Lately we’ve been thinking a lot about old age.
Lizzie and Becksie visit a lady who has become a very dear friend, and a few things and the impending 2nd anniversary of Becksie’s Nana‘s death have really got us thinking. Today Becksie writes a letter to a future self in the hope that it will help her deal with this most difficult of challenges.
Dear older, hopefully more patient and understanding, Becksie.
As I write this your hair is brown, you have a few wrinkles (but not many). You are just 30 and it feels like being 30 has opened a real realisation to you – that you will age and those around you will too. It’s a sad and scary fact but if your sitting here reading this don’t be bitter if your body or mind don’t work so well, be grateful you have the privilege of old age. Many don’t and would love to be sat where you are right now.
I hope you have lived a very happy, colourful and carefree life. I hope sincerely you heeded your lovely Nana’s words to store up many memories. I’m hoping your discovering her words to be great advice. I’m guessing she was right that as you sit there these memories are what you live to replay and remember.
Don’t make things hard for your child Lizzie and any siblings that by this point she has had for many years. She and her team are doing their very very best. Just like when they were tiny and needed care you were winging it because it was new to you, they too are winging it now. Did you get it all right? No! Did you pick all the right battles? No! Did you bend the truth to make it easy because you loved them dearly and had their best interests at heart? Yes! Don’t be cross with them or those around them, they are doing the best job they know how to do. Thank them and tell they are doing well, your reassurance will still matter. Remember whatever decisions they make, right or wrong, they are doing it for you because they love you. If you feel angry with them do the loving thing and wait until they are out of the room before you explode.
Don’t worry though I am not asking you to lose who you are, that stays right until the very end. That’s inside. Your body can get weak or your mind start to get fuzzy but you remain. Remind people of this. If you are able, challenge people talking as if you were uninvolved in you. If you are unable I trust you instilled this notion into your children enough so that they can challenge it on your behalf.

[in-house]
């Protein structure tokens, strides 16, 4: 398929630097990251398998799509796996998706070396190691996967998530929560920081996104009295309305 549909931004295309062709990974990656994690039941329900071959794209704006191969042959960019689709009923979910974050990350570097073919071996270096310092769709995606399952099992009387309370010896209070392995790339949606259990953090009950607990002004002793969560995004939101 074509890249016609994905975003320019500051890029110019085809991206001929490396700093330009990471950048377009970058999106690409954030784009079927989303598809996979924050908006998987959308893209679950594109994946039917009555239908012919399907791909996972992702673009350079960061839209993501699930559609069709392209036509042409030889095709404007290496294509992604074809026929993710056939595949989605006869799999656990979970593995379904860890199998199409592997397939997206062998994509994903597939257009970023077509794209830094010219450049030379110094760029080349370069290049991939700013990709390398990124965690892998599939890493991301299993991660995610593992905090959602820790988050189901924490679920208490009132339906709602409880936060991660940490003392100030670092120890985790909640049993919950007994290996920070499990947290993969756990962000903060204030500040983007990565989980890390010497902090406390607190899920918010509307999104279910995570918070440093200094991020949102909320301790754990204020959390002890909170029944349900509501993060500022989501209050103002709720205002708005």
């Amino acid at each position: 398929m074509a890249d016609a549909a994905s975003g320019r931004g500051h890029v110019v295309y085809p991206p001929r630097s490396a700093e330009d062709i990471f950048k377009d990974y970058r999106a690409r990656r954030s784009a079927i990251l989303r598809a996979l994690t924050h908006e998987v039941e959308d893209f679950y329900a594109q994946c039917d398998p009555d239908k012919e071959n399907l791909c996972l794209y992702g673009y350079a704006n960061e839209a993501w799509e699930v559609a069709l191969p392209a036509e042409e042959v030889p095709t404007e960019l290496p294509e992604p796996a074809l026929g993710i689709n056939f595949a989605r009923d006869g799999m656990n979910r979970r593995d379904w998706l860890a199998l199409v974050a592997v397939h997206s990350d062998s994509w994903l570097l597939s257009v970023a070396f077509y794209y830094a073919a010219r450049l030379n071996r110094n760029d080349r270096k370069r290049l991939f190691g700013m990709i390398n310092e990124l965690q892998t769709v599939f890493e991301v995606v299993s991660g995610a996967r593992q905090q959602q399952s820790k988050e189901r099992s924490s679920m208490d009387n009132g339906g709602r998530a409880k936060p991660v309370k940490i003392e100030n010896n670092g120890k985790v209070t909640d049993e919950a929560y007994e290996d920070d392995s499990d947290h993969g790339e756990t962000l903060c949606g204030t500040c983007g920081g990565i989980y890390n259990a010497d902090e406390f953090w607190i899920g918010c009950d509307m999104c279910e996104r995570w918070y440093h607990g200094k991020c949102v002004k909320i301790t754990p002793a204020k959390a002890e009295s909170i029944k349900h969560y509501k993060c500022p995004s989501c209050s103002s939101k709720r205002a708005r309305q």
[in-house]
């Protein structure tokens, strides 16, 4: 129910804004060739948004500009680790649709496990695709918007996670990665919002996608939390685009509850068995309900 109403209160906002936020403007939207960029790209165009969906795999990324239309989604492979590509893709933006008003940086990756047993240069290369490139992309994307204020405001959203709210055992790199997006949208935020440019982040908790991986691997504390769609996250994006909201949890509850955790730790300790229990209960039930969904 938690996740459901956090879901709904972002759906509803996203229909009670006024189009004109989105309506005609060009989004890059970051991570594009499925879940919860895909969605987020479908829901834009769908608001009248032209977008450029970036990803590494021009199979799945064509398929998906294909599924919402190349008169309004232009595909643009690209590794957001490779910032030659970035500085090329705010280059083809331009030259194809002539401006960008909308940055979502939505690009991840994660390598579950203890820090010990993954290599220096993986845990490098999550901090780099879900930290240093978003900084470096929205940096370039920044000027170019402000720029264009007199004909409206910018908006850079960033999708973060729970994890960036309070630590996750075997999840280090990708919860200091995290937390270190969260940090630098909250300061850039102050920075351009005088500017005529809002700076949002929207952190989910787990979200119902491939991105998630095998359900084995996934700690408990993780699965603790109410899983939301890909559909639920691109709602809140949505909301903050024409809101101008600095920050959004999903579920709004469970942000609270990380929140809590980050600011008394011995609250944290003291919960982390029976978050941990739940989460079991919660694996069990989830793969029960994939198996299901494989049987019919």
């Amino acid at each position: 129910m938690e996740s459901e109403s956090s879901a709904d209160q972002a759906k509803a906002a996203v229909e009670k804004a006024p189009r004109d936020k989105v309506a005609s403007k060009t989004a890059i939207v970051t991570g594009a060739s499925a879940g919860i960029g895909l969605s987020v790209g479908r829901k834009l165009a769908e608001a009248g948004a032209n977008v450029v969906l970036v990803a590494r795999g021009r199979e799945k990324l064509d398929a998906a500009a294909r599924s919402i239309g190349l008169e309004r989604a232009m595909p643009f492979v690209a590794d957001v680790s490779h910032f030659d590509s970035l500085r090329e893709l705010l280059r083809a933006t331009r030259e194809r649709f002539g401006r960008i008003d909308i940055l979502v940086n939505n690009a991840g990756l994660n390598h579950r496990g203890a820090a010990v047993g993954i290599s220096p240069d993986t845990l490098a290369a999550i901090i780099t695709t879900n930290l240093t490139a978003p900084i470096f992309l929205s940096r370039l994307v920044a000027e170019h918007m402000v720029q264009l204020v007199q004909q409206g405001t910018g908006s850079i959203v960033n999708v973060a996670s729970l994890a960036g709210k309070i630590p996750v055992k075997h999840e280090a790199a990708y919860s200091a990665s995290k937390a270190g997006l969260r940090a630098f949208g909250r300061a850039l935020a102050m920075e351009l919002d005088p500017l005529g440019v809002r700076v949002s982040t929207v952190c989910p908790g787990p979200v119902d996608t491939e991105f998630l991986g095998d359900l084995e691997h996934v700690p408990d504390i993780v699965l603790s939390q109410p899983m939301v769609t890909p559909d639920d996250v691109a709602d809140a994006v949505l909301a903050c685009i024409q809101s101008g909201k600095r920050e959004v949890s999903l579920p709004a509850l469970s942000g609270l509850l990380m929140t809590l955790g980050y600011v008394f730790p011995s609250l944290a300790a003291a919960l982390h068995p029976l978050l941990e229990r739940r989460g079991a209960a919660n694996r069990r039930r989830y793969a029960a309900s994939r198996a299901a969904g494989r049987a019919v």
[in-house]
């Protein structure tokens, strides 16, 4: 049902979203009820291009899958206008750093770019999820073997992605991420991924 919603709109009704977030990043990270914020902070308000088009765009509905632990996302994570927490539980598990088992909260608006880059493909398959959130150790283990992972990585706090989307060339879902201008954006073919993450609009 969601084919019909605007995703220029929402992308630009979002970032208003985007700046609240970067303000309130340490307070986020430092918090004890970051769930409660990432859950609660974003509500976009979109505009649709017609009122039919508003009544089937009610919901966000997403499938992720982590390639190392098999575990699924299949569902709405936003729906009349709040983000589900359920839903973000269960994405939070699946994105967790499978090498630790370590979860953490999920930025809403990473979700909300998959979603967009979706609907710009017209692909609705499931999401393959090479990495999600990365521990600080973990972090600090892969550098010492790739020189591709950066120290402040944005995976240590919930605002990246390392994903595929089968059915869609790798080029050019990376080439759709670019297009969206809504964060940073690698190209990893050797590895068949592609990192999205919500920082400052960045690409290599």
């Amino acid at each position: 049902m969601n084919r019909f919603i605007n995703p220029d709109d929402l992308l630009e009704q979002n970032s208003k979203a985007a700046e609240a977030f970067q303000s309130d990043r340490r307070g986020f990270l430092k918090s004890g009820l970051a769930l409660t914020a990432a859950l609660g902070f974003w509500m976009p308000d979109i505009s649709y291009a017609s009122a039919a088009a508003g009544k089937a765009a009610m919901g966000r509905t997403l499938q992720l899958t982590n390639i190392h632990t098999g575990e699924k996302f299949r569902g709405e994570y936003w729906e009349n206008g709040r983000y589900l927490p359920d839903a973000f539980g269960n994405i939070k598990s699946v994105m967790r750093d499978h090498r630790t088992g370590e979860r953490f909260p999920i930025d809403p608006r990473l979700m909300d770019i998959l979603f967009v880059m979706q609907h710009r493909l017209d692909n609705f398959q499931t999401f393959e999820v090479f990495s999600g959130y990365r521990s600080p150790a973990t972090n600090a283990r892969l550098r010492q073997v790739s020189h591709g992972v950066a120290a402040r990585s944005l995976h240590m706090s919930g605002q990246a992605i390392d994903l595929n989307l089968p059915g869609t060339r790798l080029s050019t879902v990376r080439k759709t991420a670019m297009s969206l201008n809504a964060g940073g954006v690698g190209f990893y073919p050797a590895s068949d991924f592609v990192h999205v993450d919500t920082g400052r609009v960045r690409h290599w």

Remember body functions are normal and not to be ashamed of, you’ve been having them a long time and if anyone rolls their eyes when you make a mess remind them what an expert you are at having these body functions. Apologise if you wish but feel no shame!
Get your hair done at every opportunity, paint your nails or demand (kindly) they be painted for you. Have a wash and get dressed every day that you can – even if it means accepting help. Keeping clean and tidy, facing the day in your best will make this better.
Talk to young people with kindness and grace. Tell them your advice but in the right fashion and at the right moment. You may be old but you can still have a laugh and its amazing how laughter winds back the years.
Go outside (or ask to be taken outside, waiting patiently until someone has time to take you), breath in the air, hear the birds. Close your eyes and be the younger you – the breeze will still feel the same. Go outside at night and look up, the stars will look the same as they do as I’m writing this. No one can change that. Technology will have changed but those stars will be constant.
Write down your story. People need to know. What you’ve done is incredibly important and someone somewhere will be very interested even if its only your grandchildren.
Be at peace with yourself and the world and when it’s time to go do so with courage and not fear. See it as the next big adventure.
All my love
Becksie (aged 30)